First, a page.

Wal-Mart Stores Inc sharpened its focus on low prices and said it expects to get out of its U.S. sales slump later this year, sending shares higher on Tuesday.
Wal-Mart, which runs nearly 9,700 stores around the world, stressed its commitment to selling its products for less than its competitors do, following recent analyst reports that suggested those gaps have narrowed in areas such as food.
Shares of Wal-Mart, which posted better-than-expected increases in quarterly profit and sales, rose 3.9 percent as the forecast helped assuage the fears of investors who worry about economic pressures on Wal-Mart's customers.
You can tell by their commentary, their commitment to everyday low price, it seems like they're going to get more aggressive with pricing actions coming up, said ITG Investment Research analyst John Tomlinson.
Wal-Mart is also increasingly using everyday low pricing in international markets. In countries such as Brazil, it is introducing the practice of having low prices all the time rather than focusing on limited time discounts.
Still, the United States remains its biggest market, accounting for 62.1 percent of sales last year, and many of Walmart's U.S. customers are struggling.
They're trading down to stretch their budgets, buying a lower-priced brand of detergent, moving from branded canned goods to private label and purchasing half gallons of milk instead of gallons, Chief Executive Mike Duke said during a recorded call.
Also, more shoppers are relying on government aid to help them pay for food and other necessities, and are shopping less often to save money on gasoline, said U.S. CEO Bill Simon.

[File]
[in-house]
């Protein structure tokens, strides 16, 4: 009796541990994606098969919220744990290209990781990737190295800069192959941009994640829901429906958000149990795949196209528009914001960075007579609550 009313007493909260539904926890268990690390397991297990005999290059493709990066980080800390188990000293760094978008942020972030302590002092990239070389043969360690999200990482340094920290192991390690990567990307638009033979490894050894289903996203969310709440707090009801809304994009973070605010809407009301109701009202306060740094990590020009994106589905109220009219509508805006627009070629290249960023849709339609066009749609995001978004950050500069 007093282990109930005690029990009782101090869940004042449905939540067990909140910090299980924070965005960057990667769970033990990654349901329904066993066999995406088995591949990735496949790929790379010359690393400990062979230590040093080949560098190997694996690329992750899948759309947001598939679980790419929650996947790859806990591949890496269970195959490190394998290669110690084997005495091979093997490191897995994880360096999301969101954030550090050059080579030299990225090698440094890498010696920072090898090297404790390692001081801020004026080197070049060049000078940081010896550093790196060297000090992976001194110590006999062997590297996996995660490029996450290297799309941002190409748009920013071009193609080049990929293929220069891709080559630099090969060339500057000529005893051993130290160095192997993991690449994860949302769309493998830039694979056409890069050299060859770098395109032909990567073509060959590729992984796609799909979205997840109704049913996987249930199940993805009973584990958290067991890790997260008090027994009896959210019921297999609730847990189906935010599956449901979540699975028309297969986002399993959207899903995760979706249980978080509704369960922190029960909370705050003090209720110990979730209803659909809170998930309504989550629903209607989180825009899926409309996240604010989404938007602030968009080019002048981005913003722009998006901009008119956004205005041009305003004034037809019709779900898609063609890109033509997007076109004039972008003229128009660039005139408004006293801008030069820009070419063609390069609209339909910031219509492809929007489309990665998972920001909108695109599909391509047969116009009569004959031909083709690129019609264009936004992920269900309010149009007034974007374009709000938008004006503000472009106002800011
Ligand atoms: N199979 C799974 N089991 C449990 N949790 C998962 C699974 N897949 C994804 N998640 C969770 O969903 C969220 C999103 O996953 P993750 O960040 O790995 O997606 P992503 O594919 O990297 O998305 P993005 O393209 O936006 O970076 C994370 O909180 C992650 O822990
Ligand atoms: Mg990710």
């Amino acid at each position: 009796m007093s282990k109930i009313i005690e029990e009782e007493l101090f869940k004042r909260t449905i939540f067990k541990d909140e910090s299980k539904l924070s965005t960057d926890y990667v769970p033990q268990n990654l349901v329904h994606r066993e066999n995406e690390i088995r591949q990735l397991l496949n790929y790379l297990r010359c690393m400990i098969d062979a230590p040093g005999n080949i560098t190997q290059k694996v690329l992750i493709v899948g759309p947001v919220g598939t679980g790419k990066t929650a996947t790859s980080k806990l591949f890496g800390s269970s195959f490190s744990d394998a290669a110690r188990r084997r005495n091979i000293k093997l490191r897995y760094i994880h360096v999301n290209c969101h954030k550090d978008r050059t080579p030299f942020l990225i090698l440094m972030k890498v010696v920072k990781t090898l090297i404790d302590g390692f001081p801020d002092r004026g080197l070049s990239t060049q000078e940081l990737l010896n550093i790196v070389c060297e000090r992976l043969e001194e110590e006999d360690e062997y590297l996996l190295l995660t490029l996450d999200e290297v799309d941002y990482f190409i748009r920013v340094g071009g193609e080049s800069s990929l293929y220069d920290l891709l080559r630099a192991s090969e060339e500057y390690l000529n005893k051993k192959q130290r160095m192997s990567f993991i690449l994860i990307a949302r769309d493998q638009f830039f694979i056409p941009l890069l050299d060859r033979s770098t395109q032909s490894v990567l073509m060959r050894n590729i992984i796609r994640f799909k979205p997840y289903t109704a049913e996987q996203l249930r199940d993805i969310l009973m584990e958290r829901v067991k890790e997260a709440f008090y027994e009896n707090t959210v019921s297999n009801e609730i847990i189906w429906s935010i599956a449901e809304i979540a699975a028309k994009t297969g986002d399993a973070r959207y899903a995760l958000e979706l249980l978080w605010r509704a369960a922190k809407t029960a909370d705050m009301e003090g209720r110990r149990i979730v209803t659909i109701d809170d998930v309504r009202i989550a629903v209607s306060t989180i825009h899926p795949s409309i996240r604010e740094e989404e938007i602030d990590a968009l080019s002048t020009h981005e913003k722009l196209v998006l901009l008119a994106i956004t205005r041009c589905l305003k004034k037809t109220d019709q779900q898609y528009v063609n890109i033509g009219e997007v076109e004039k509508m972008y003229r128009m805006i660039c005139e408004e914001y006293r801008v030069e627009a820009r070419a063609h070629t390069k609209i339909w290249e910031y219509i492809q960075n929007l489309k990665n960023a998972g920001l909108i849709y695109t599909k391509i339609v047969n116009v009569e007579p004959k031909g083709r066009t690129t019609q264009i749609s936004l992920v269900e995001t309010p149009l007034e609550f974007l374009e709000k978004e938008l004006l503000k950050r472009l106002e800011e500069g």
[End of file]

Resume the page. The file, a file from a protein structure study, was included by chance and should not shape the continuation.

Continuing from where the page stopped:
U.S. shoppers' biggest economic concerns are job security, the rising cost of food and the high price of gasoline, Chief Financial Officer Charles Holley told reporters.
The number of shoppers relying on government aid has risen over the last two and a half years, Holley said, noting that unemployment levels have been higher for people who had less education and less income to begin with.
Second-quarter sales at Wal-Mart's U.S. discount stores open at least a year, excluding fuel, fell 0.9 percent, marking the ninth straight quarterly decline as the chain tries to lure back bargain hunters. (Graphic on U.S. Walmart same-store sales: http://r.reuters.com/bad33s)
The decline was near the low end of Wal-Mart's forecast of down 1 percent to up 1 percent. Analysts on average were expecting a decline of 0.6 percent, according to Thomson Reuters data.
Wal-Mart said U.S. same-store sales improved each month during the quarter. Fewer customers visited the stores, but those who shopped spent more on average, the company said.
Wal-Mart appears to be taking the right steps, including pricing changes, growing its international business and opening more smaller stores. But the stock may be too pricey for some as it is hard to see substantial changes in such a large company, said Larry Carroll, president of Carroll Financial, based in Charlotte, North Carolina.
I'm neutral on it, and if it were 10 or 15 percent cheaper, I'd be inclined to buy it, said Carroll, who has owned Wal-Mart in the past.
Shares were up $1.97, or 3.9 percent, at $51.95 in late morning trading.
The world's largest retailer earned $1.09 per share from continuing operations, up from 97 cents a year earlier and near the high end of its forecast.
Excluding items, earnings were $1.12, compared with the average analyst estimate of $1.08, according to Thomson Reuters I/B/E/S. Sales rose 5.5 percent to $108.64 billion.
For the year, Wal-Mart expects a profit of $4.41 to $4.51 a share, compared with its previous forecast of $4.35 to $4.50.
The company forecast a profit of 95 cents to $1 per share for the third quarter, and said Walmart U.S. same-store sales in should be down 1 percent to up 1 percent this quarter.
The goal is still for same-store sales in that unit to turn positive by the end of the year, the company said.
(Reporting by Jessica Wohl and Brad Dorfman. Editing by Robert MacMillan)